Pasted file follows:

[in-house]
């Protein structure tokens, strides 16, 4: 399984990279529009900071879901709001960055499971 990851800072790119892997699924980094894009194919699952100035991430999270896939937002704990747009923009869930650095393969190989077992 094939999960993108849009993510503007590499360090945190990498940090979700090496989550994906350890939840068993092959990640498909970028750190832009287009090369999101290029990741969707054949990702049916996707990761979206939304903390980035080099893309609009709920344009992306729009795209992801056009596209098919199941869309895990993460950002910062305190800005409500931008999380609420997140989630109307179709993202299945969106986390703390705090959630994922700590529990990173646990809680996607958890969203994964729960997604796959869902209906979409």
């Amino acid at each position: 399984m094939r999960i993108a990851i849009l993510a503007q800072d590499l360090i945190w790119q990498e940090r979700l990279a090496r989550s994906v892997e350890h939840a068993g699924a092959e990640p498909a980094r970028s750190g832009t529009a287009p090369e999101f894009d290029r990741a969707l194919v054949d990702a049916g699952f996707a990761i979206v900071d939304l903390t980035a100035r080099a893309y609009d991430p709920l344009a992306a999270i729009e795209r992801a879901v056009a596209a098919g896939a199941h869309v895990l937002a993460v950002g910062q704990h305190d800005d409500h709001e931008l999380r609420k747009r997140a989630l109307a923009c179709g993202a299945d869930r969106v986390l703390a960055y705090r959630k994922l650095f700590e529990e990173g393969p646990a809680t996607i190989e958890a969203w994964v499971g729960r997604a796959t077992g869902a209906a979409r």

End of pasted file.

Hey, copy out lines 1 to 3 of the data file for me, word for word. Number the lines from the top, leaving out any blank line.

[in-house]
């Protein structure tokens, strides 16, 4: 399984990279529009900071879901709001960055499971 990851800072790119892997699924980094894009194919699952100035991430999270896939937002704990747009923009869930650095393969190989077992 094939999960993108849009993510503007590499360090945190990498940090979700090496989550994906350890939840068993092959990640498909970028750190832009287009090369999101290029990741969707054949990702049916996707990761979206939304903390980035080099893309609009709920344009992306729009795209992801056009596209098919199941869309895990993460950002910062305190800005409500931008999380609420997140989630109307179709993202299945969106986390703390705090959630994922700590529990990173646990809680996607958890969203994964729960997604796959869902209906979409």
């Amino acid at each position: 399984m094939r999960i993108a990851i849009l993510a503007q800072d590499l360090i945190w790119q990498e940090r979700l990279a090496r989550s994906v892997e350890h939840a068993g699924a092959e990640p498909a980094r970028s750190g832009t529009a287009p090369e999101f894009d290029r990741a969707l194919v054949d990702a049916g699952f996707a990761i979206v900071d939304l903390t980035a100035r080099a893309y609009d991430p709920l344009a992306a999270i729009e795209r992801a879901v056009a596209a098919g896939a199941h869309v895990l937002a993460v950002g910062q704990h305190d800005d409500h709001e931008l999380r609420k747009r997140a989630l109307a923009c179709g993202a299945d869930r969106v986390l703390a960055y705090r959630k994922l650095f700590e529990e990173g393969p646990a809680t996607i190989e958890a969203w994964v499971g729960r997604a796959t077992g869902a209906a979409r």